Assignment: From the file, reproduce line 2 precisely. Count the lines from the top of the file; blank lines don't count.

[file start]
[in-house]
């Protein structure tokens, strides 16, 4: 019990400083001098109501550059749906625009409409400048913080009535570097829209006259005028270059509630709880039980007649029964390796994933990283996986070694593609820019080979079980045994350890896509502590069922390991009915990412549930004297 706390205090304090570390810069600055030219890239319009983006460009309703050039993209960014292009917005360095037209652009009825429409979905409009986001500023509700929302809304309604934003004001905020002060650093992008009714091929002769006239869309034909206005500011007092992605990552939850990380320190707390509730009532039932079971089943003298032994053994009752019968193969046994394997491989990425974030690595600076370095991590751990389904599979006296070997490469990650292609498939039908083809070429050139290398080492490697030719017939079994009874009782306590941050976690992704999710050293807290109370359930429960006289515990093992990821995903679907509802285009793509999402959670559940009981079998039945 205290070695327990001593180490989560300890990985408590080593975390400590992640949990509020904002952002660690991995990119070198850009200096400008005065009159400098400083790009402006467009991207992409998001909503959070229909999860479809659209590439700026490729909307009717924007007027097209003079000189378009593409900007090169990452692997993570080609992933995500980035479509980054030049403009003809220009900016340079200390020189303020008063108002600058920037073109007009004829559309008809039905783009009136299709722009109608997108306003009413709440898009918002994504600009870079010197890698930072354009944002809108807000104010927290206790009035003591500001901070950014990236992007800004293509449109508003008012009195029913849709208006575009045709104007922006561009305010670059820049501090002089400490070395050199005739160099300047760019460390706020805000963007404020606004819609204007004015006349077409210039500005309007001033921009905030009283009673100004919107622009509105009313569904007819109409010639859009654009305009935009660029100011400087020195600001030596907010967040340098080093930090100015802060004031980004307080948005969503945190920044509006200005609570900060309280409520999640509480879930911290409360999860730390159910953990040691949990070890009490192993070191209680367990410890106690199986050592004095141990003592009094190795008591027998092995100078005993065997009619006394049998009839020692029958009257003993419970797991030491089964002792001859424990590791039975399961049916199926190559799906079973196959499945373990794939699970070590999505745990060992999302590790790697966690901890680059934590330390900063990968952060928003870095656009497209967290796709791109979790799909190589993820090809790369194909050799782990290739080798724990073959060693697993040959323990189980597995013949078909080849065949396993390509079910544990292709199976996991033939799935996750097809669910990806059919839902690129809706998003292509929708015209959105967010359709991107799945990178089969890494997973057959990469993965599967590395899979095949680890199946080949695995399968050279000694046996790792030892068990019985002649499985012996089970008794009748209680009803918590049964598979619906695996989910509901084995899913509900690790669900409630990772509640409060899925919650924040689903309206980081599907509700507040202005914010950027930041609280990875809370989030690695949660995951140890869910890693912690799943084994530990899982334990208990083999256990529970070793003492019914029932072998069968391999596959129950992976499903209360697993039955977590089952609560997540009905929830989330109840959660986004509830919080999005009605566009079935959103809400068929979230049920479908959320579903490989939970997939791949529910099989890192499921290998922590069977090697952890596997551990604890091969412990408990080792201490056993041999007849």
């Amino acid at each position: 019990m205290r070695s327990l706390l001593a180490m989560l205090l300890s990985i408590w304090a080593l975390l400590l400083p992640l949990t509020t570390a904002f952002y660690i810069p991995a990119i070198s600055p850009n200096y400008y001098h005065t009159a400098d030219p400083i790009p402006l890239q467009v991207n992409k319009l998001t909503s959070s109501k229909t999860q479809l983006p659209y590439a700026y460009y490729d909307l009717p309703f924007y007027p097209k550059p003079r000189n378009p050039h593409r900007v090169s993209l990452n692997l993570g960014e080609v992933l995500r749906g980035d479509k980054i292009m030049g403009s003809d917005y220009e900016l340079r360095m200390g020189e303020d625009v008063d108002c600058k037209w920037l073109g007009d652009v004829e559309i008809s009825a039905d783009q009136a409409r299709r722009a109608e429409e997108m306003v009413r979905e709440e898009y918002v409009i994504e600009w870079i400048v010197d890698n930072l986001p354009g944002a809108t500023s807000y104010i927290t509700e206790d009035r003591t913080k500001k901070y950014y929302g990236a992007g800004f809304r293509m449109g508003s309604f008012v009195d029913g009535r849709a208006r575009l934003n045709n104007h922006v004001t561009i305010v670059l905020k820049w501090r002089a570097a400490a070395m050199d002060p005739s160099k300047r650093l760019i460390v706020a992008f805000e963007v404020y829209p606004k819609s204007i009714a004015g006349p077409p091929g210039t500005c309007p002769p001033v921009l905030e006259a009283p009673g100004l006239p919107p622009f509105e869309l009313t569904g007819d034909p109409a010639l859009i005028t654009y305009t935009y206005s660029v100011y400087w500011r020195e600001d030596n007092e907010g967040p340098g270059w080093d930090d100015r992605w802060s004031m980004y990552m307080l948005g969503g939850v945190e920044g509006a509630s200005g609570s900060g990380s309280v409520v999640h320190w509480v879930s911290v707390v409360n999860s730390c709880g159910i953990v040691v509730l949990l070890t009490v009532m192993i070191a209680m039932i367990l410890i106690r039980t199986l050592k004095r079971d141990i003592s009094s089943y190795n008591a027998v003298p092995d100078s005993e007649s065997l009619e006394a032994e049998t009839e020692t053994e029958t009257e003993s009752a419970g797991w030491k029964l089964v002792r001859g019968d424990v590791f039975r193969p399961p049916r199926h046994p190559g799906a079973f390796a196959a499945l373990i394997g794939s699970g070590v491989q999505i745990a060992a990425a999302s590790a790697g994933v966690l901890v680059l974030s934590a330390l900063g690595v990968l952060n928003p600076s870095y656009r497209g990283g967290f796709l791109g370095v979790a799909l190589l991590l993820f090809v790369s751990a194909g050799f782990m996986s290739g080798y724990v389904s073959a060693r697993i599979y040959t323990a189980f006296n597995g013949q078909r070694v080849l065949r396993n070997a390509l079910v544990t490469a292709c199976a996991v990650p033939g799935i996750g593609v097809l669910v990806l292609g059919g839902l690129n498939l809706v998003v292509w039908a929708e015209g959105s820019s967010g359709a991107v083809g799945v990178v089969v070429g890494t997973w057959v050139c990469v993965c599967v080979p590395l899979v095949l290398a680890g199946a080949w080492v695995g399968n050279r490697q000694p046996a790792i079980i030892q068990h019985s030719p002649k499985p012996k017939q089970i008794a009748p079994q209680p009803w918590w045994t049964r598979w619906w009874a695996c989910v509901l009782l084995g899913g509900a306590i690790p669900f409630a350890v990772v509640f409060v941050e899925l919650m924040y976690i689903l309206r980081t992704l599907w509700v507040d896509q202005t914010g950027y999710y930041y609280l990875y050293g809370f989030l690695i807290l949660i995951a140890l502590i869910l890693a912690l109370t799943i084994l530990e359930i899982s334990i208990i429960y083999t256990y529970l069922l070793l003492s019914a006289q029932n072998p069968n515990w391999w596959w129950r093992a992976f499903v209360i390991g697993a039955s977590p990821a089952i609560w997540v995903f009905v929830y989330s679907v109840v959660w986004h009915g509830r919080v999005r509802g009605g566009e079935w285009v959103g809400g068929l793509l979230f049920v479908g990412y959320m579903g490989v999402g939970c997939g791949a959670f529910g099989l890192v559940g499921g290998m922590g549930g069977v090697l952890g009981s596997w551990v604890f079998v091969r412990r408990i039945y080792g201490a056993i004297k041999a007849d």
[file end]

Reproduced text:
């Protein structure tokens, strides 16, 4: 019990400083001098109501550059749906625009409409400048913080009535570097829209006259005028270059509630709880039980007649029964390796994933990283996986070694593609820019080979079980045994350890896509502590069922390991009915990412549930004297 706390205090304090570390810069600055030219890239319009983006460009309703050039993209960014292009917005360095037209652009009825429409979905409009986001500023509700929302809304309604934003004001905020002060650093992008009714091929002769006239869309034909206005500011007092992605990552939850990380320190707390509730009532039932079971089943003298032994053994009752019968193969046994394997491989990425974030690595600076370095991590751990389904599979006296070997490469990650292609498939039908083809070429050139290398080492490697030719017939079994009874009782306590941050976690992704999710050293807290109370359930429960006289515990093992990821995903679907509802285009793509999402959670559940009981079998039945 205290070695327990001593180490989560300890990985408590080593975390400590992640949990509020904002952002660690991995990119070198850009200096400008005065009159400098400083790009402006467009991207992409998001909503959070229909999860479809659209590439700026490729909307009717924007007027097209003079000189378009593409900007090169990452692997993570080609992933995500980035479509980054030049403009003809220009900016340079200390020189303020008063108002600058920037073109007009004829559309008809039905783009009136299709722009109608997108306003009413709440898009918002994504600009870079010197890698930072354009944002809108807000104010927290206790009035003591500001901070950014990236992007800004293509449109508003008012009195029913849709208006575009045709104007922006561009305010670059820049501090002089400490070395050199005739160099300047760019460390706020805000963007404020606004819609204007004015006349077409210039500005309007001033921009905030009283009673100004919107622009509105009313569904007819109409010639859009654009305009935009660029100011400087020195600001030596907010967040340098080093930090100015802060004031980004307080948005969503945190920044509006200005609570900060309280409520999640509480879930911290409360999860730390159910953990040691949990070890009490192993070191209680367990410890106690199986050592004095141990003592009094190795008591027998092995100078005993065997009619006394049998009839020692029958009257003993419970797991030491089964002792001859424990590791039975399961049916199926190559799906079973196959499945373990794939699970070590999505745990060992999302590790790697966690901890680059934590330390900063990968952060928003870095656009497209967290796709791109979790799909190589993820090809790369194909050799782990290739080798724990073959060693697993040959323990189980597995013949078909080849065949396993390509079910544990292709199976996991033939799935996750097809669910990806059919839902690129809706998003292509929708015209959105967010359709991107799945990178089969890494997973057959990469993965599967590395899979095949680890199946080949695995399968050279000694046996790792030892068990019985002649499985012996089970008794009748209680009803918590049964598979619906695996989910509901084995899913509900690790669900409630990772509640409060899925919650924040689903309206980081599907509700507040202005914010950027930041609280990875809370989030690695949660995951140890869910890693912690799943084994530990899982334990208990083999256990529970070793003492019914029932072998069968391999596959129950992976499903209360697993039955977590089952609560997540009905929830989330109840959660986004509830919080999005009605566009079935959103809400068929979230049920479908959320579903490989939970997939791949529910099989890192499921290998922590069977090697952890596997551990604890091969412990408990080792201490056993041999007849």